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Designing bumble nests


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#1 Online ANTdrew - Posted October 12 2018 - 5:34 AM

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http://bumbleboosters.unl.edu/node/8

I came across this website today, and it got me thinking, what if people in the ant community applied their knowledge of habitat design to the creation of functional bumble bee nests?

As honey bees continue to decline, there is more and more interest in learning better ways to manage native bees like bumble bees for crop pollination and conservation in general.


"The ants are a people not strong, yet they prepare their meat in the summer." Prov. 30:25


#2 Online FSTP - Posted October 12 2018 - 5:45 AM

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Commercial bumble bee rearers pretty much have it figured out. If you've eaten a store bought hot house tomato you've eaten a fruit pollinated buy a commercial bumble bee.


There are videos of my ants here: https://www.youtube....bN5yYK2KWXA0vQ?


#3 Online ANTdrew - Posted October 12 2018 - 6:00 AM

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You're right about commercial bumble bee operations in a captive situation. This project is more about designing a nest that would be more enticing for wild bumble bees to inhabit. Current designs have less than 10% success rate. Something like this would be more helpful for conservation and small farms that want to encourage native wild bees.


"The ants are a people not strong, yet they prepare their meat in the summer." Prov. 30:25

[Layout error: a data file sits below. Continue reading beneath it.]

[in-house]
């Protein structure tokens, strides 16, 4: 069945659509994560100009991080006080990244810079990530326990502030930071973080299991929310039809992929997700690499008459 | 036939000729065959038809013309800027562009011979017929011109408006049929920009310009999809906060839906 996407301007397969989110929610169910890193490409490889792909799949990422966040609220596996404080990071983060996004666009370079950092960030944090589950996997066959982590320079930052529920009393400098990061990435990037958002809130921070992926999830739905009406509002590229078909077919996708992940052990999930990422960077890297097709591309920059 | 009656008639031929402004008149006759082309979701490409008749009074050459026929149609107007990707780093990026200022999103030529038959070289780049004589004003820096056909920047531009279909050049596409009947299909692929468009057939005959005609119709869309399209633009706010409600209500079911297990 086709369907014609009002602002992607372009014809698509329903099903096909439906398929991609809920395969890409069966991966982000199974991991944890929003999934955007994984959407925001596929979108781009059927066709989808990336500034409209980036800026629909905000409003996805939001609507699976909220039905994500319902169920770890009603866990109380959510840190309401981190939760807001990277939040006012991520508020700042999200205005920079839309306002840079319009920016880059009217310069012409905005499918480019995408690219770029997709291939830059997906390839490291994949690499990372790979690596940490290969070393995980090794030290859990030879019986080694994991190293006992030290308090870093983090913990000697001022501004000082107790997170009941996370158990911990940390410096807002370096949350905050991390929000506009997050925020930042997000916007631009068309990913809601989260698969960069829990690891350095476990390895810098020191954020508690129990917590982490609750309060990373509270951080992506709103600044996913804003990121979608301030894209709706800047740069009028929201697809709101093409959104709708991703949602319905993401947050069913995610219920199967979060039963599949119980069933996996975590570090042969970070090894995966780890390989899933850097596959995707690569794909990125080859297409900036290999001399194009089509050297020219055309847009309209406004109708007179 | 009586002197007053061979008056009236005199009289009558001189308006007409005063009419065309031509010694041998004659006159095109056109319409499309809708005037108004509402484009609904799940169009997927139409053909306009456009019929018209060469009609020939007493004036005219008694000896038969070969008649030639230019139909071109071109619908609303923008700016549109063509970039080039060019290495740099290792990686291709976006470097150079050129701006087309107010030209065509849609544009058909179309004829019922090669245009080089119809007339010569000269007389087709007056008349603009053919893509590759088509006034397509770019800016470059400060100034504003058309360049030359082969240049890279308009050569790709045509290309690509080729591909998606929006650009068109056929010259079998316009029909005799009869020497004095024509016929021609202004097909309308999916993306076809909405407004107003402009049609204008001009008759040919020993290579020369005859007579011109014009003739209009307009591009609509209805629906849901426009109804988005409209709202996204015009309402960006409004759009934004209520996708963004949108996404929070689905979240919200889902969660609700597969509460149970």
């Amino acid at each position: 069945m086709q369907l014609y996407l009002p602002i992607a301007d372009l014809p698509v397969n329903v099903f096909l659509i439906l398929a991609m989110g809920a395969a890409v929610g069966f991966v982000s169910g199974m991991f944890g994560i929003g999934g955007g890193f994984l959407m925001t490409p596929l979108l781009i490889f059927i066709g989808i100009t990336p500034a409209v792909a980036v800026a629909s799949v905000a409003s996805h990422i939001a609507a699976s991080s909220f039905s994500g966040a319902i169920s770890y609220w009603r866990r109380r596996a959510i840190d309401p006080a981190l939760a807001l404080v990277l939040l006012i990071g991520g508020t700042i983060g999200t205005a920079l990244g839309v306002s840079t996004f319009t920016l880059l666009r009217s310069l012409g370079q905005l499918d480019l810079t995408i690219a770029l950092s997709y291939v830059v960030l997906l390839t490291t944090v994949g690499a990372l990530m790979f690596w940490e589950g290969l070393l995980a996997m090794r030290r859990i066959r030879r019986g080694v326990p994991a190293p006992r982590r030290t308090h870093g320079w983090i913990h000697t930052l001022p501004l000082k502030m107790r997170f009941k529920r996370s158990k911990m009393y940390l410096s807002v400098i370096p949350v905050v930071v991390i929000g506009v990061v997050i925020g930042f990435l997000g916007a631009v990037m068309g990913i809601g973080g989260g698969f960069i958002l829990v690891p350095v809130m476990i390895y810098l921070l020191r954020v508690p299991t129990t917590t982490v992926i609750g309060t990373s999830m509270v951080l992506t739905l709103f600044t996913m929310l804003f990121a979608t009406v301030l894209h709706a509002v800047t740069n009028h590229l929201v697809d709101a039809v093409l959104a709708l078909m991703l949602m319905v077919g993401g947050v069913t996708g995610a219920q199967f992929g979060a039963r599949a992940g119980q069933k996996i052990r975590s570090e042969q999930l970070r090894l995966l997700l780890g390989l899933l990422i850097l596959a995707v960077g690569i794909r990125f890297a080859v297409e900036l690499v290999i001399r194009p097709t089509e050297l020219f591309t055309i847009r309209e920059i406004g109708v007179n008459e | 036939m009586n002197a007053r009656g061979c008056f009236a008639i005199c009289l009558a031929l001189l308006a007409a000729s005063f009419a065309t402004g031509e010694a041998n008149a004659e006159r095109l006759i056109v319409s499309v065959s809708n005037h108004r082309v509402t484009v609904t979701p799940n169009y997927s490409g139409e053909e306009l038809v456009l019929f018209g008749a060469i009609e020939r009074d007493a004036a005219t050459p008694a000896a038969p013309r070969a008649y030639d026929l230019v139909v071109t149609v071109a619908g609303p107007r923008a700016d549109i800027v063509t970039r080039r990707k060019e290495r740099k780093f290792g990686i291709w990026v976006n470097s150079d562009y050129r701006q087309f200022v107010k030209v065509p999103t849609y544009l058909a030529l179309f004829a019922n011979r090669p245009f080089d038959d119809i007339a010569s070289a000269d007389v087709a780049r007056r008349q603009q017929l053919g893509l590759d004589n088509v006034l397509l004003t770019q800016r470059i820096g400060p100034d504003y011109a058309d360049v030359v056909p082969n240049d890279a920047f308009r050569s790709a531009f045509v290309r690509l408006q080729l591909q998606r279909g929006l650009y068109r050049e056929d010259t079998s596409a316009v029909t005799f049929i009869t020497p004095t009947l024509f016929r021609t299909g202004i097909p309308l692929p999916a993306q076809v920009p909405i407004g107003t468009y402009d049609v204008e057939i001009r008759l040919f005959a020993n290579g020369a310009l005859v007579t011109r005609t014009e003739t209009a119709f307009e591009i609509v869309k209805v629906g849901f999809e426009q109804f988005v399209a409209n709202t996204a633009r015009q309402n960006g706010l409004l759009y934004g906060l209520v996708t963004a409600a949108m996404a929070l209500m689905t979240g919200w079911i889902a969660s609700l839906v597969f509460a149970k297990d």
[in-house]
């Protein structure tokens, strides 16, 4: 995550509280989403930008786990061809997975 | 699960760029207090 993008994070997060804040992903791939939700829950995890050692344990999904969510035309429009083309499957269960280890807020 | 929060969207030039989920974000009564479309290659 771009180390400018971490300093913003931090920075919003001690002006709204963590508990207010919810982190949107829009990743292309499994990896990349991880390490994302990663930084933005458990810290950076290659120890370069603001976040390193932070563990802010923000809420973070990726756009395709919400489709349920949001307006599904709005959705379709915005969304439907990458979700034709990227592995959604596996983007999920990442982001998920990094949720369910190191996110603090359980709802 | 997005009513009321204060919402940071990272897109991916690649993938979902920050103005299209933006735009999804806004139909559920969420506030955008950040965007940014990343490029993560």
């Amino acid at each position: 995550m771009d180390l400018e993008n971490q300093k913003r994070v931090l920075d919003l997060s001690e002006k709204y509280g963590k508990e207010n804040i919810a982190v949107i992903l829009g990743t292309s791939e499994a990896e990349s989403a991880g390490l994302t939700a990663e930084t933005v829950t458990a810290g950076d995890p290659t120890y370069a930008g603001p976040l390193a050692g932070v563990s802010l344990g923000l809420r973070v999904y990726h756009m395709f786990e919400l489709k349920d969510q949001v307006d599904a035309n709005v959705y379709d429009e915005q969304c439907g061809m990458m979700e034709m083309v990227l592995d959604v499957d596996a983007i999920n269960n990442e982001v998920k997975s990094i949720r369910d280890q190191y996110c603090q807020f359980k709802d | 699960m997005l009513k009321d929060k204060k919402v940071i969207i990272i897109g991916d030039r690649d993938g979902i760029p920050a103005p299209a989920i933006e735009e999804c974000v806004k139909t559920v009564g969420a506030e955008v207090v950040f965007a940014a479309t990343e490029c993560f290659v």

#4 Offline Kalidas - Posted October 12 2018 - 8:27 AM

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Well even beyond bumble bees, there are so many species of bee that don't get any attention because they're not honey or bumble bees, and yet they are equally important.

There are even ground dwelling bees that make nest undergroundsimilar to ants.

Edited by Kalidas, October 12 2018 - 10:07 AM.

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#5 Online ANTdrew - Posted October 12 2018 - 9:04 AM

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Good point. I first got interested in social insects through studying native bees. I turned my yard into a jungle of native plants, and it is chock full of every kind of bee imaginable. I've had a few bumble bee nests in the garden over the years in old chipmunk burrows.

Now I'm branching out into ants!


"The ants are a people not strong, yet they prepare their meat in the summer." Prov. 30:25


#6 Offline Kalidas - Posted October 12 2018 - 10:09 AM

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I used to love collecting wasps as a kid. I would try ants too but it never worked out(I now know it's because I didn't understand nuptial flights and how they worked).

I would collect California paper wasp nest and the swarms and keep them as pets. Feeding them moths and butterflies.

Edited by Kalidas, October 12 2018 - 10:09 AM.


#7 Offline Major - Posted October 12 2018 - 11:48 AM

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Sorry if I am wrong, I have fairly limited knoledge of Bees.